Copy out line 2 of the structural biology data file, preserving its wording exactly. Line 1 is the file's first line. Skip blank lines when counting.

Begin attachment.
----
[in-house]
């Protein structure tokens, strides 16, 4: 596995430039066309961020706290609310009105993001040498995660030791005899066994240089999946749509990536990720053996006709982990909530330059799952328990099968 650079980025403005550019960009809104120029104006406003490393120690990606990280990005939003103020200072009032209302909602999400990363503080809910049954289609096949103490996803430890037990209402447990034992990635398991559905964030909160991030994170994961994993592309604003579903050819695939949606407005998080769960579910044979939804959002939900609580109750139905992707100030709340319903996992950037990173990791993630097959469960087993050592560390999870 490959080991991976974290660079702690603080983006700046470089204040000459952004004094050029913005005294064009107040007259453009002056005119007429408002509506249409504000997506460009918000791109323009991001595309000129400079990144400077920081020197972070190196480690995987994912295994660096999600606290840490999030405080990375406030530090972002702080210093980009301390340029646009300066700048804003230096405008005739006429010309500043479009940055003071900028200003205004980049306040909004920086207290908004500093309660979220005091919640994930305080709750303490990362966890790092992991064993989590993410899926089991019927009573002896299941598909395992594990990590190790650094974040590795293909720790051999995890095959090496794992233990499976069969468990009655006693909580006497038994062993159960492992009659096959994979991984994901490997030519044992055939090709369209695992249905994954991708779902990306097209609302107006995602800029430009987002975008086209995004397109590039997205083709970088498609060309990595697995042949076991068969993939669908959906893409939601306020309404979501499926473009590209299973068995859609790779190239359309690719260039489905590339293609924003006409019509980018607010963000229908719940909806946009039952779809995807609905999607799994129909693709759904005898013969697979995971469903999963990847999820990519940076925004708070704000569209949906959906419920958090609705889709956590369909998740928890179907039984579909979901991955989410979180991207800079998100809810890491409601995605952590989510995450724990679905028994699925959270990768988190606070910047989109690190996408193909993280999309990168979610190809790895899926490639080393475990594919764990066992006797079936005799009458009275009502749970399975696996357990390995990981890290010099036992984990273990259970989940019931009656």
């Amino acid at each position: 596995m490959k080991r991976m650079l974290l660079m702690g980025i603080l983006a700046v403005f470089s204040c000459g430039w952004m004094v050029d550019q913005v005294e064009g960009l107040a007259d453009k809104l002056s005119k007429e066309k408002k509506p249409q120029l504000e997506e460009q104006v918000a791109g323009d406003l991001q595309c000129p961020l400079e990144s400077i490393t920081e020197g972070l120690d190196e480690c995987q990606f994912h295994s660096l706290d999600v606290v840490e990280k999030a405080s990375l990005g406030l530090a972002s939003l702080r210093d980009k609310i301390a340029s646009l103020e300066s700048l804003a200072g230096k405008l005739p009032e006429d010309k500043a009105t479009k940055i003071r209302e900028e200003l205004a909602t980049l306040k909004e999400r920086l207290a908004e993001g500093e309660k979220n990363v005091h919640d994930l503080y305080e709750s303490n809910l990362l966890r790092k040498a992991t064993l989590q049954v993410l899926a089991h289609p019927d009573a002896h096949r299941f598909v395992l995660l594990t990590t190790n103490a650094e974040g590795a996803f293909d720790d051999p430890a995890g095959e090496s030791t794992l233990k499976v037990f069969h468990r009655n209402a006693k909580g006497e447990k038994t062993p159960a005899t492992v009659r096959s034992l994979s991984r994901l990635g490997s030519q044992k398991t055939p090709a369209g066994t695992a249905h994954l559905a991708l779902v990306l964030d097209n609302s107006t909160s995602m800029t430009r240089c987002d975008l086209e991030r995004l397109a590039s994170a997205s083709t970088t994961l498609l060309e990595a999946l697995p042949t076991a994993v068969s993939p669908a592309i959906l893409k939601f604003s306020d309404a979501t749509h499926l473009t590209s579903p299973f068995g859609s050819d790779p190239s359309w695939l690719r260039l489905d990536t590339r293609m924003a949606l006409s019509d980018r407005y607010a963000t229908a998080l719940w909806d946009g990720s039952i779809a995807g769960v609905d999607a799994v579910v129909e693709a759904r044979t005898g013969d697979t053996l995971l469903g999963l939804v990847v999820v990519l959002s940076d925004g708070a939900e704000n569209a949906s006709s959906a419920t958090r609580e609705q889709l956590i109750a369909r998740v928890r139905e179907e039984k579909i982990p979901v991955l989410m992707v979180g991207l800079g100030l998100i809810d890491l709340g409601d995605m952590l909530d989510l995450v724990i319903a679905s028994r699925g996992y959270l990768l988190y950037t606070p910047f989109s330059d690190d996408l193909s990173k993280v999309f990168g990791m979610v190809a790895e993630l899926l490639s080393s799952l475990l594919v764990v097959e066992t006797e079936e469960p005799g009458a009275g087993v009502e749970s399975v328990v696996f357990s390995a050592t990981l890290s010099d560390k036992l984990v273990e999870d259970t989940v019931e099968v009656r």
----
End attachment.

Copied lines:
């Protein structure tokens, strides 16, 4: 596995430039066309961020706290609310009105993001040498995660030791005899066994240089999946749509990536990720053996006709982990909530330059799952328990099968 650079980025403005550019960009809104120029104006406003490393120690990606990280990005939003103020200072009032209302909602999400990363503080809910049954289609096949103490996803430890037990209402447990034992990635398991559905964030909160991030994170994961994993592309604003579903050819695939949606407005998080769960579910044979939804959002939900609580109750139905992707100030709340319903996992950037990173990791993630097959469960087993050592560390999870 490959080991991976974290660079702690603080983006700046470089204040000459952004004094050029913005005294064009107040007259453009002056005119007429408002509506249409504000997506460009918000791109323009991001595309000129400079990144400077920081020197972070190196480690995987994912295994660096999600606290840490999030405080990375406030530090972002702080210093980009301390340029646009300066700048804003230096405008005739006429010309500043479009940055003071900028200003205004980049306040909004920086207290908004500093309660979220005091919640994930305080709750303490990362966890790092992991064993989590993410899926089991019927009573002896299941598909395992594990990590190790650094974040590795293909720790051999995890095959090496794992233990499976069969468990009655006693909580006497038994062993159960492992009659096959994979991984994901490997030519044992055939090709369209695992249905994954991708779902990306097209609302107006995602800029430009987002975008086209995004397109590039997205083709970088498609060309990595697995042949076991068969993939669908959906893409939601306020309404979501499926473009590209299973068995859609790779190239359309690719260039489905590339293609924003006409019509980018607010963000229908719940909806946009039952779809995807609905999607799994129909693709759904005898013969697979995971469903999963990847999820990519940076925004708070704000569209949906959906419920958090609705889709956590369909998740928890179907039984579909979901991955989410979180991207800079998100809810890491409601995605952590989510995450724990679905028994699925959270990768988190606070910047989109690190996408193909993280999309990168979610190809790895899926490639080393475990594919764990066992006797079936005799009458009275009502749970399975696996357990390995990981890290010099036992984990273990259970989940019931009656």